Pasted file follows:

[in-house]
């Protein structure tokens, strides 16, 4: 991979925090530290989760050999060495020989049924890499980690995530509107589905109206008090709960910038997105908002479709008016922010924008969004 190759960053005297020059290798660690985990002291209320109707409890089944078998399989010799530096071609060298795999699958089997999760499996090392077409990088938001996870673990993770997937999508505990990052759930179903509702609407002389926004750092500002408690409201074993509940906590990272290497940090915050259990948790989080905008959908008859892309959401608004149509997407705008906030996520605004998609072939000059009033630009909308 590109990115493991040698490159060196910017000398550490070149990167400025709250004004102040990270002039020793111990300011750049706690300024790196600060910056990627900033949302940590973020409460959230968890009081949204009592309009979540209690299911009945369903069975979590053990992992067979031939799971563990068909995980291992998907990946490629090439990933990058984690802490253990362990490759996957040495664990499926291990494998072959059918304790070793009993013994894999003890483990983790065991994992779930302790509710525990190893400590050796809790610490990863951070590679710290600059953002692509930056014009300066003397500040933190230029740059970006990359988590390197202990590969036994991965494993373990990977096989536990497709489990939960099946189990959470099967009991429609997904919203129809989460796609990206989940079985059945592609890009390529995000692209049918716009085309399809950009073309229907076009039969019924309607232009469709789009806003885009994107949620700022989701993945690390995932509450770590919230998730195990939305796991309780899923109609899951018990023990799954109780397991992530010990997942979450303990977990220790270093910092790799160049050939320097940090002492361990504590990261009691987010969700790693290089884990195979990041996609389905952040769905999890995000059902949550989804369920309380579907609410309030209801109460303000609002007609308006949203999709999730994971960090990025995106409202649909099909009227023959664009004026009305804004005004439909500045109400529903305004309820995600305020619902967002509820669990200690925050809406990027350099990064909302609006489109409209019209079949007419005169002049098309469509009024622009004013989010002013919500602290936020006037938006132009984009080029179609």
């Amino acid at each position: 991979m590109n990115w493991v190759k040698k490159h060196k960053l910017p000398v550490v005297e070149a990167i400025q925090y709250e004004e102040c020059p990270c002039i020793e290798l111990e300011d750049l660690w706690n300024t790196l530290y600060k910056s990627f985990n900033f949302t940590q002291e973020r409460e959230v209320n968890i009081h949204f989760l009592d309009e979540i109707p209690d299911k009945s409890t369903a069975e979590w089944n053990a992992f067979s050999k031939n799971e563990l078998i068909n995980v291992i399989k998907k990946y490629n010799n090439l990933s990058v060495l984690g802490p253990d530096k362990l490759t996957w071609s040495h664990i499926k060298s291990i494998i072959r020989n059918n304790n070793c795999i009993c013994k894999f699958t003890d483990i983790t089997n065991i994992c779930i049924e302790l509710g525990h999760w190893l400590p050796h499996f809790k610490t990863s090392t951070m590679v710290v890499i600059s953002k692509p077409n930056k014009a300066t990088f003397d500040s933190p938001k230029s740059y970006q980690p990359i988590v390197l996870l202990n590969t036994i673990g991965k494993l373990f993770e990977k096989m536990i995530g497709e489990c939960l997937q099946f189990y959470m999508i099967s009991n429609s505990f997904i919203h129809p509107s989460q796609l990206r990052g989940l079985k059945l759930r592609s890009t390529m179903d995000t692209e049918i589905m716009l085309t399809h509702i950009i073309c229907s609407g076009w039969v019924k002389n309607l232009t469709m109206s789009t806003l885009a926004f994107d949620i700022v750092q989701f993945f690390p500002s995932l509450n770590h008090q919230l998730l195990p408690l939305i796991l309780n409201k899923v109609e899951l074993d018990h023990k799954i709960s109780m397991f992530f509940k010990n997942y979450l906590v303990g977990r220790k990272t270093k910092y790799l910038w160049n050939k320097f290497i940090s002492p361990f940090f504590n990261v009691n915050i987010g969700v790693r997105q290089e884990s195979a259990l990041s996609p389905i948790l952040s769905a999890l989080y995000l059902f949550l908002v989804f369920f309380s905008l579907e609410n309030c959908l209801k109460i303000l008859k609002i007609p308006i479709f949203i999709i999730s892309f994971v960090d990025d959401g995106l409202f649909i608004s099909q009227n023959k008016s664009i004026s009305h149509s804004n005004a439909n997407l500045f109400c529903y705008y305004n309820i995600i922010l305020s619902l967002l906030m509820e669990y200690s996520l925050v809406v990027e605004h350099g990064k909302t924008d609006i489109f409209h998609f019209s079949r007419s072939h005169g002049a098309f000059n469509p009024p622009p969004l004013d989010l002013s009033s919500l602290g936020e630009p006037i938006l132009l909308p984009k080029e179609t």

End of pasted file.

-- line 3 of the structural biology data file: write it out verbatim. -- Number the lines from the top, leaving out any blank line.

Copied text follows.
């Amino acid at each position: 991979m590109n990115w493991v190759k040698k490159h060196k960053l910017p000398v550490v005297e070149a990167i400025q925090y709250e004004e102040c020059p990270c002039i020793e290798l111990e300011d750049l660690w706690n300024t790196l530290y600060k910056s990627f985990n900033f949302t940590q002291e973020r409460e959230v209320n968890i009081h949204f989760l009592d309009e979540i109707p209690d299911k009945s409890t369903a069975e979590w089944n053990a992992f067979s050999k031939n799971e563990l078998i068909n995980v291992i399989k998907k990946y490629n010799n090439l990933s990058v060495l984690g802490p253990d530096k362990l490759t996957w071609s040495h664990i499926k060298s291990i494998i072959r020989n059918n304790n070793c795999i009993c013994k894999f699958t003890d483990i983790t089997n065991i994992c779930i049924e302790l509710g525990h999760w190893l400590p050796h499996f809790k610490t990863s090392t951070m590679v710290v890499i600059s953002k692509p077409n930056k014009a300066t990088f003397d500040s933190p938001k230029s740059y970006q980690p990359i988590v390197l996870l202990n590969t036994i673990g991965k494993l373990f993770e990977k096989m536990i995530g497709e489990c939960l997937q099946f189990y959470m999508i099967s009991n429609s505990f997904i919203h129809p509107s989460q796609l990206r990052g989940l079985k059945l759930r592609s890009t390529m179903d995000t692209e049918i589905m716009l085309t399809h509702i950009i073309c229907s609407g076009w039969v019924k002389n309607l232009t469709m109206s789009t806003l885009a926004f994107d949620i700022v750092q989701f993945f690390p500002s995932l509450n770590h008090q919230l998730l195990p408690l939305i796991l309780n409201k899923v109609e899951l074993d018990h023990k799954i709960s109780m397991f992530f509940k010990n997942y979450l906590v303990g977990r220790k990272t270093k910092y790799l910038w160049n050939k320097f290497i940090s002492p361990f940090f504590n990261v009691n915050i987010g969700v790693r997105q290089e884990s195979a259990l990041s996609p389905i948790l952040s769905a999890l989080y995000l059902f949550l908002v989804f369920f309380s905008l579907e609410n309030c959908l209801k109460i303000l008859k609002i007609p308006i479709f949203i999709i999730s892309f994971v960090d990025d959401g995106l409202f649909i608004s099909q009227n023959k008016s664009i004026s009305h149509s804004n005004a439909n997407l500045f109400c529903y705008y305004n309820i995600i922010l305020s619902l967002l906030m509820e669990y200690s996520l925050v809406v990027e605004h350099g990064k909302t924008d609006i489109f409209h998609f019209s079949r007419s072939h005169g002049a098309f000059n469509p009024p622009p969004l004013d989010l002013s009033s919500l602290g936020e630009p006037i938006l132009l909308p984009k080029e179609t």